During data collection, any form of deceptive information and depiction of finding primary data in a biased way should be evaded. Scientific integrity is a situation that arises from adherence to practices and professional values at the time of conducting, reporting as well as applying the outcomes of scientific activities. Such activities confirm clarity, objectivity and reproducibilityand that gives insulation from fabrication, bias, plagiarism and falsification (Abad-García 2019). To keep scientific integrity, the researcher should maintain accuracy in showcasing contributions to proposal and reports. In quantitative analysis, the researcher should measure reliability test for confirming the research quality that are shown in the research design, method, analysis and at the time of using resources. In collecting qualitative data, the researcher should maintain honesty in developing, considering, reviewing, reporting and contacting research in a fair, complete, transparent and unbiased way.

Social Responsibility:
In research, the social responsibility of researchers implies that they appear to the probable societal impacts of their work because these influence the health, safety or welfare of the society. This ethical theory considers people as accountable for completing their civic duty and the actions of a person should help the entire society (Sroka and Szántó 2018). The present study focuses on employee happiness and hence it supports the respect and dignity of employees. Thus, the research work can benefit all employees and organisations, which intend to use online training method.

Benefit Maximisation and Harm minimisation:
During study, the researcher should have a responsibilityof not to impose harm on their study participants. Harm is considered as a contested concept and one can argue that the practise of certain research methods can create harm. For instance, asking specific questions may adversely influence psychology of the respondents by creating embarrassment, unwelcome emotions and distress (Suri 2020). It is the duty of the researcher to analyse the possibilityof harm against the benefits of the study and to make a reasonable conclusion.

Hence, to reduce potential risk to personal values and invasion of privacy, the study should not publish any personal information of the respondents or participants. Moreover. To manage psychological well-being of the participants as well as the selected organisation, the researcher should not use any discriminatory, offensive or any unacceptable language at the time of formulating interview and survey questions. Moreover, the researcher needs to avoid deceptive practices at the time of designing the research (Drury et al. 2021). Furthermore, the study will allow each respondent to withdraw himself or herself from interview and survey, if they do not feel comfortable with the questions. However, the researcher needs to inform respondents regarding the outcome of the study as it will benefit them in achieving work satisfaction. Thus, the entire research work needs to be conducted in such a manner that it can maximise benefit of the respondents and the selected organisation by examining the benefit of online training on staff happiness in Costa Hemel Hempstead.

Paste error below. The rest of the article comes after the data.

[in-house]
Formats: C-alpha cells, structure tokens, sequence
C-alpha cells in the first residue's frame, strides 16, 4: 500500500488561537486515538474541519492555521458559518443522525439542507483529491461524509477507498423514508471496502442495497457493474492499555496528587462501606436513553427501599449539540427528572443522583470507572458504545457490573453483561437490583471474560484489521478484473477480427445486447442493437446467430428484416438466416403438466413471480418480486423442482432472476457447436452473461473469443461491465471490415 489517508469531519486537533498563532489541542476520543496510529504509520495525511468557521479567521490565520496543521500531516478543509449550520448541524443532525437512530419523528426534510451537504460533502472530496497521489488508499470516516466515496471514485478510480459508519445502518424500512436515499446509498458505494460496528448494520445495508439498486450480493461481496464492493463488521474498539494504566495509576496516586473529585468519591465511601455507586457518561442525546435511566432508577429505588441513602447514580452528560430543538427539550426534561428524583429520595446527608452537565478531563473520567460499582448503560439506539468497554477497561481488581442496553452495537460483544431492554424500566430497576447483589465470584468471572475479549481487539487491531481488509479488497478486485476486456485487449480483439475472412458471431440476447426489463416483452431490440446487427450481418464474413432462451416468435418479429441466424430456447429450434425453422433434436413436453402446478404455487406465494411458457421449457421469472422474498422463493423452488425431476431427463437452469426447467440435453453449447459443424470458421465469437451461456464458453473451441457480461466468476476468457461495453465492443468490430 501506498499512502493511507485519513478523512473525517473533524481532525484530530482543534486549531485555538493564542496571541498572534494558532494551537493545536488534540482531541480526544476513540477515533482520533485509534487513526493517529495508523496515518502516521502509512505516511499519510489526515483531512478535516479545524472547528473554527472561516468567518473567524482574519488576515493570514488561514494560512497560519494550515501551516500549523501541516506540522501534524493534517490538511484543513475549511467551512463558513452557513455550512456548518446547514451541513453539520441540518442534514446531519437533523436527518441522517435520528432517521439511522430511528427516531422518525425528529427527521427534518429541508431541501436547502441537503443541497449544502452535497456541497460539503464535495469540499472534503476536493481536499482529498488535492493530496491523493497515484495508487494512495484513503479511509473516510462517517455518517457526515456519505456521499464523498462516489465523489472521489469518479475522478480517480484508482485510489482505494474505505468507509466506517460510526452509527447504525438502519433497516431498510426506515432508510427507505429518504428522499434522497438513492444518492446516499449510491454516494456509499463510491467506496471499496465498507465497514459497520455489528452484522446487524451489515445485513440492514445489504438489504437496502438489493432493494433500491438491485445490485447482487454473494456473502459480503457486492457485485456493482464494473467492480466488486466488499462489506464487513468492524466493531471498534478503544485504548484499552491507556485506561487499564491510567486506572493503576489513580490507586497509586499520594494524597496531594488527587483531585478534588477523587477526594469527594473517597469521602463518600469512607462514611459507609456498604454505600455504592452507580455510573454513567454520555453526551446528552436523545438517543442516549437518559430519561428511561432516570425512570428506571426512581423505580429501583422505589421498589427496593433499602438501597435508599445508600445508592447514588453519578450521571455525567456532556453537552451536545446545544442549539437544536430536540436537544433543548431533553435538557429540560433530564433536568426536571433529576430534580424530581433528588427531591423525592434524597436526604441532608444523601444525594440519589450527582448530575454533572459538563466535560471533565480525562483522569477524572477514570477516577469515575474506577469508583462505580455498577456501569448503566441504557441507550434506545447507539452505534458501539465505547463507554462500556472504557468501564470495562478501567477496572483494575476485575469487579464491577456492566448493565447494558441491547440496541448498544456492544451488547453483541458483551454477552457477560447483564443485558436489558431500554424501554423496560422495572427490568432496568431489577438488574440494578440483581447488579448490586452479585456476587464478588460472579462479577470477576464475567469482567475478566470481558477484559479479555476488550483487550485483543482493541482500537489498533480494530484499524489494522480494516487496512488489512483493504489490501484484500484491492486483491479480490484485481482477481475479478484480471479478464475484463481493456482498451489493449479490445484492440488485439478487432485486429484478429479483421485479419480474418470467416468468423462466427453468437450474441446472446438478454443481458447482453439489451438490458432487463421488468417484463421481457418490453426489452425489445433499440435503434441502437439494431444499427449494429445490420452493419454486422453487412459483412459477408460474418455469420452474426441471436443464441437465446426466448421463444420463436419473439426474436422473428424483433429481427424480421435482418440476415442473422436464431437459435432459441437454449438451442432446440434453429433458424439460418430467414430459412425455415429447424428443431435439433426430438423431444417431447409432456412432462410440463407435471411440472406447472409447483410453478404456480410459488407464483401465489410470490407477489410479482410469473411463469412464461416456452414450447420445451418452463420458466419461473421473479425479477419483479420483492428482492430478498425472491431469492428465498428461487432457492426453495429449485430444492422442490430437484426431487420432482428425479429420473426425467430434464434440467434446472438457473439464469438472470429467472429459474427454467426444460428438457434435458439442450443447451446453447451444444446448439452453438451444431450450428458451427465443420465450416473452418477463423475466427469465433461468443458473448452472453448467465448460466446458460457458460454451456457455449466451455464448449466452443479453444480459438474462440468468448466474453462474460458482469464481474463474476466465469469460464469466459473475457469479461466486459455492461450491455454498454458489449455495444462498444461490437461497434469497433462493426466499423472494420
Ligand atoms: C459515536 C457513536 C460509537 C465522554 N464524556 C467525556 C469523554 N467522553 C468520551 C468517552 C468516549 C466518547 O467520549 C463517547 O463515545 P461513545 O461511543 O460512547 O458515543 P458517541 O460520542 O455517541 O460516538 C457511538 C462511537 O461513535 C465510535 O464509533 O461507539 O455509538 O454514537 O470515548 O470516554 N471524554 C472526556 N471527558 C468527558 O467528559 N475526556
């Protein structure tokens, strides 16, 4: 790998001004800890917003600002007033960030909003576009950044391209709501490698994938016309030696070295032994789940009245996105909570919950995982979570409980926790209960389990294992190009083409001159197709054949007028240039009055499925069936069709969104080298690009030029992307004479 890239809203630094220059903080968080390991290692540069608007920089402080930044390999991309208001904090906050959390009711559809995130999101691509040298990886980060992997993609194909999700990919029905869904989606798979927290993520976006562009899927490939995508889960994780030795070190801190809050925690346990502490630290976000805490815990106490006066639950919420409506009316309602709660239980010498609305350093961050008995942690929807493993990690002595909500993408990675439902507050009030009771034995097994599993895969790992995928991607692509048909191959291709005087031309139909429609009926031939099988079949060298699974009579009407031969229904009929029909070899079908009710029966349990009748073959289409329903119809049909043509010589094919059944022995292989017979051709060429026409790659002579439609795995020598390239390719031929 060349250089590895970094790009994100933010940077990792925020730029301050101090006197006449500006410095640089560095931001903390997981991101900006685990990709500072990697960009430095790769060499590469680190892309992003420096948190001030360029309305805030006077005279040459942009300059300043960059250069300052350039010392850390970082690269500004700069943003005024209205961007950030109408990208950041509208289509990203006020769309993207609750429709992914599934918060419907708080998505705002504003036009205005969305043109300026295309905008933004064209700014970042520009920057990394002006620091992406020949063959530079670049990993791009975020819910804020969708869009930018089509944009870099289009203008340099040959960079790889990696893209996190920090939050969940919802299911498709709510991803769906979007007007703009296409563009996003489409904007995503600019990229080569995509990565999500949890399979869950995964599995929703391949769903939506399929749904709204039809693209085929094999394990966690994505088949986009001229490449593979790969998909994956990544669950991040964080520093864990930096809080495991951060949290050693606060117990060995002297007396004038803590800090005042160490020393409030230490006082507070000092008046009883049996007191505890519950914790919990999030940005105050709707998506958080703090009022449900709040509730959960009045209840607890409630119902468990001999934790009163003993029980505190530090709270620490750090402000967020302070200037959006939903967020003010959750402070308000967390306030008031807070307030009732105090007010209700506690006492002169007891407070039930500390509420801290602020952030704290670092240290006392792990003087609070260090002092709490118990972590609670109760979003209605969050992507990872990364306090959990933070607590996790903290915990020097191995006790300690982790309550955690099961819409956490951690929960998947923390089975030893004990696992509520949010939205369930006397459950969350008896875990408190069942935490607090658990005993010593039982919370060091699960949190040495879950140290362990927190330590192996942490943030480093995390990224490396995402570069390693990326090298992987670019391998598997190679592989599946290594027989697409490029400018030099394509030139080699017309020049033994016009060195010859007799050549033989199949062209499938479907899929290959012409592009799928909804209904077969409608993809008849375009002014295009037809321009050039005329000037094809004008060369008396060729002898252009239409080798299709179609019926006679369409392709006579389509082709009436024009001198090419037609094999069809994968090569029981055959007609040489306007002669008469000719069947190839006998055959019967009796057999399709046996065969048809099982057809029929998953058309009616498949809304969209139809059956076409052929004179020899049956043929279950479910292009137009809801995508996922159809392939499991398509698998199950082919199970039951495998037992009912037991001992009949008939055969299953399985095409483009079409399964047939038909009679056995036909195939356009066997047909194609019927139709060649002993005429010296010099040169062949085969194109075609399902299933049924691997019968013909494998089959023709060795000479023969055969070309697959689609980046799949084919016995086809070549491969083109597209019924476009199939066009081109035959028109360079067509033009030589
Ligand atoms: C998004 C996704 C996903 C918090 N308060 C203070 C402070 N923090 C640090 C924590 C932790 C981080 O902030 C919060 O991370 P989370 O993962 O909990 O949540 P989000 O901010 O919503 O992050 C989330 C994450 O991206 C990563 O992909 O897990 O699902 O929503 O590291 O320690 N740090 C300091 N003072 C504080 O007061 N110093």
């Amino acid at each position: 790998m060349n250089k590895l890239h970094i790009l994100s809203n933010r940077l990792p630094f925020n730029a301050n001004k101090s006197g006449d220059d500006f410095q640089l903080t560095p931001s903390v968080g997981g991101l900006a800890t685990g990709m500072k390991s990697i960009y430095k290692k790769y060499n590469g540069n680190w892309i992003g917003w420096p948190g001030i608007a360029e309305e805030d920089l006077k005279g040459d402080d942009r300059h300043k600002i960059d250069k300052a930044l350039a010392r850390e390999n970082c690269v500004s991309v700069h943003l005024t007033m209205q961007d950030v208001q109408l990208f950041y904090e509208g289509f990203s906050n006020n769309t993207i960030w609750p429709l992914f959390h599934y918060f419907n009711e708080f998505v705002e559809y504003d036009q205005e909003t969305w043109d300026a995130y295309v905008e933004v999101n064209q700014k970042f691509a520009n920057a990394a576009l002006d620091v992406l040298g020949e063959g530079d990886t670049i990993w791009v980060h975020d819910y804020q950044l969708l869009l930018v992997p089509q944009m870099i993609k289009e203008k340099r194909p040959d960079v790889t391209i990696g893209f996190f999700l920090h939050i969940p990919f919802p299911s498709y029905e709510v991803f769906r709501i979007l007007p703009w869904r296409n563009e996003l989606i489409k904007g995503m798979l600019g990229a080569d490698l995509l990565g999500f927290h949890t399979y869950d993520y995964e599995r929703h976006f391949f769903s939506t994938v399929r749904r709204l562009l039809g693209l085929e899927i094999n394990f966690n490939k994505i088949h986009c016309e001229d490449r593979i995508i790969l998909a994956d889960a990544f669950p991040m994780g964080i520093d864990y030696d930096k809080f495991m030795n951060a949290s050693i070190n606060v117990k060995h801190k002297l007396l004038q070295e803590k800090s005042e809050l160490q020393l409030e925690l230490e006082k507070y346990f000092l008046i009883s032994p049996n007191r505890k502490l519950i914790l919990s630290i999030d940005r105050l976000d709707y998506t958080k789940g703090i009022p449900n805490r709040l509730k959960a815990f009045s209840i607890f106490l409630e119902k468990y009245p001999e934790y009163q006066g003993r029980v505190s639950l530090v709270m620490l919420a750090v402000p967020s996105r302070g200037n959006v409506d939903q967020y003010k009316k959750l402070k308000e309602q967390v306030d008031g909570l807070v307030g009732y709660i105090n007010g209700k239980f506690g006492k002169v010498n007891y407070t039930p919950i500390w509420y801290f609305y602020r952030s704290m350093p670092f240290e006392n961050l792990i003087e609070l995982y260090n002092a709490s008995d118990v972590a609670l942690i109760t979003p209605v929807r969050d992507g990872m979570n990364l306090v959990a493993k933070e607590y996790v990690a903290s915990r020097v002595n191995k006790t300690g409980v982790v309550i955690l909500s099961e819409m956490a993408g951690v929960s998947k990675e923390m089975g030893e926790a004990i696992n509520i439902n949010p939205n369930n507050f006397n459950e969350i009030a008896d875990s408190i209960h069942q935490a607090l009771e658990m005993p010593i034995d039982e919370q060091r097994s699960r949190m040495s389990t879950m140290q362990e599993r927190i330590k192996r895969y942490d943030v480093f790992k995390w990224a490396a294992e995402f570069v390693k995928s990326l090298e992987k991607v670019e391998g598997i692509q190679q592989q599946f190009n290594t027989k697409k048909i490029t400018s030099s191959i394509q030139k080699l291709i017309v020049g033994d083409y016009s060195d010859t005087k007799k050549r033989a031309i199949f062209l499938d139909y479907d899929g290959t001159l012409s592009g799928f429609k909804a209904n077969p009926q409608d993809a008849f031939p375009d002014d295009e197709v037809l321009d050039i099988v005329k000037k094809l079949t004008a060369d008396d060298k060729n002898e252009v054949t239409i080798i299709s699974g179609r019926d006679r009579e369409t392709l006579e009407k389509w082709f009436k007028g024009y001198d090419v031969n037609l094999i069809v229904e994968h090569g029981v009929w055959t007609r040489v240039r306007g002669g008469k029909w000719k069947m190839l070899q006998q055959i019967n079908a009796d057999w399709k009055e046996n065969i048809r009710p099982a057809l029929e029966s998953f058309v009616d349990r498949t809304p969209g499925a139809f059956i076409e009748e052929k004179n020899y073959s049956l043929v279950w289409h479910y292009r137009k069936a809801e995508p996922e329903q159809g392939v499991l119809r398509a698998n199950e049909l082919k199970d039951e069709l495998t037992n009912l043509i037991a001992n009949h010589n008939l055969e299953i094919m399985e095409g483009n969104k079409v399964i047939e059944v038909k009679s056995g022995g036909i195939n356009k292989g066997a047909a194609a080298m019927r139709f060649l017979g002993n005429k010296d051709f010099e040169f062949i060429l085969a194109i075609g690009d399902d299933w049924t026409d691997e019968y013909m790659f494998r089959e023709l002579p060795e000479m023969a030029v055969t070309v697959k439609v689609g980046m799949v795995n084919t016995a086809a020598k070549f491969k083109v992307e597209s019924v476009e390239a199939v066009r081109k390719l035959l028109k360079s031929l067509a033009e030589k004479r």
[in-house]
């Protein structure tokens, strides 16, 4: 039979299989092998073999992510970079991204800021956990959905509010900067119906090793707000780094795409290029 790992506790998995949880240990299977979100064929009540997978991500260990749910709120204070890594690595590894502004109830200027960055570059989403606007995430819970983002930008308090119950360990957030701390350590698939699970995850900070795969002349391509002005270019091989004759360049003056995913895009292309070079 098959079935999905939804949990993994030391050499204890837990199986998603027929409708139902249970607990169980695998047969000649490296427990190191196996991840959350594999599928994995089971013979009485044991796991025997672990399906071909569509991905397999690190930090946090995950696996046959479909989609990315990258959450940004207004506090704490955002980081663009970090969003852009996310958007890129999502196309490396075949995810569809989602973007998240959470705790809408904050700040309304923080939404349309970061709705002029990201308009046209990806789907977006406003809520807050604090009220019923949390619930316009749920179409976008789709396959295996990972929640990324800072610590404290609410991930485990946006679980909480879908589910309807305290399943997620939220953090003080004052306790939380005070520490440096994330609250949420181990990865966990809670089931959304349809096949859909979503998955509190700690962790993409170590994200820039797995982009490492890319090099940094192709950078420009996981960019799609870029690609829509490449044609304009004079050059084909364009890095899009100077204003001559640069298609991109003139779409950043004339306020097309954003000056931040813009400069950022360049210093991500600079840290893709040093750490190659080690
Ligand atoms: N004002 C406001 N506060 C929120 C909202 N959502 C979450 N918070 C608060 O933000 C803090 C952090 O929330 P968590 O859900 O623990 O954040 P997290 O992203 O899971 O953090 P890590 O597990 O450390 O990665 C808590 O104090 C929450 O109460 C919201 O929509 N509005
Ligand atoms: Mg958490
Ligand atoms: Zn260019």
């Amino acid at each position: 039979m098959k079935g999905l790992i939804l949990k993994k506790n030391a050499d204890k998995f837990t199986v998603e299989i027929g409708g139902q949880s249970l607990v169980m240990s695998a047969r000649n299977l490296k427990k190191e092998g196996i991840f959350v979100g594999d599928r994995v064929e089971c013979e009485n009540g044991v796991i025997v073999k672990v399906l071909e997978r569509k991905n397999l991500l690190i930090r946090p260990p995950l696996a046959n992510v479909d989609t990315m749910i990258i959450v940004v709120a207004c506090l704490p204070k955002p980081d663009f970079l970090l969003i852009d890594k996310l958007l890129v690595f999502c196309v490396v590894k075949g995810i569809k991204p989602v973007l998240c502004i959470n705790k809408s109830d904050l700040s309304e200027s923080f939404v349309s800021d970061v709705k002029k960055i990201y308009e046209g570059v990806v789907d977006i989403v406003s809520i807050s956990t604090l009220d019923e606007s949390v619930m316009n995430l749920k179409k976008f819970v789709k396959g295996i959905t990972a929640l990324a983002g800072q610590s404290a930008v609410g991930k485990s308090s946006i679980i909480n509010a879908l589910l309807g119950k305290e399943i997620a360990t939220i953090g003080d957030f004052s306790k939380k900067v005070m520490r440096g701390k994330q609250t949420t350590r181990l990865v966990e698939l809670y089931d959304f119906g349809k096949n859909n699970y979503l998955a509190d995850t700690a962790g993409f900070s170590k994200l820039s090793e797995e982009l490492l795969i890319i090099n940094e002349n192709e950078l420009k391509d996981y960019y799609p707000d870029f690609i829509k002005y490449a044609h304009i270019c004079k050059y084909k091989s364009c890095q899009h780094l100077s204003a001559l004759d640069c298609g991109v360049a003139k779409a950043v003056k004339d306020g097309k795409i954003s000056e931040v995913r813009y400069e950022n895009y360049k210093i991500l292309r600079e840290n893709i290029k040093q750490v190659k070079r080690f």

Abad-García, M.F., 2019. Plagiarism and predatory journals: A threat to scientific integrity. Anales de Pediatría (English Edition), 90(1), pp.57-e1.
Casula, M., Rangarajan, N. and Shields, P., 2021. The potential of working hypotheses for deductive exploratory research. Quality & Quantity, 55(5), pp.1703-1725.
Drury, J., Mao, G., John, A., Kamal, A., Rubin, G.J., Stott, C., Vandrevala, T. and Marteau, T.M., 2021. Behavioural responses to Covid-19 health certification: a rapid review. BMC Public Health, 21(1), pp.1-16. Head, G., 2020. Ethics in educational research: Review boards, ethical issues and researcher development. European Educational Research Journal, 19(1), pp.72-83.
Jenkins, E., D'Aoust, R., Elias, S., Han, H.R., Sharps, P. and Alvarez, C., 2021. Faculty peer review of teaching taskforce: A quantitative descriptive research study for the peer review process. Nurse Education Today, 106, p.105055. Khalil, K., Das, P., Kammowanee, R., Saluja, D., Mitra, P., Das, S., Gharai, D., Bhatt, D., Kumar, N. and Franzen, S., 2021. Ethical considerations of phone-based interviews from three studies of COVID-19 impact in Bihar, India. BMJ Global Health, 6(Suppl 5), p.e005981.
Rutberg, S. and Bouikidis, C.D., 2018. Focusing on the fundamentals: A simplistic differentiation between qualitative and quantitative research. Nephrology Nursing Journal, 45(2), pp.209-213.
Sroka, W. and Szántó, R., 2018. Corporate social responsibility and business ethics in controversial sectors: Analysis of research results. Journal of Entrepreneurship, Management and Innovation, 14(3), pp.111-126.
Suri, H., 2020. Ethical considerations of conducting systematic reviews in educational research. Systematic reviews in educational research, pp.41-54.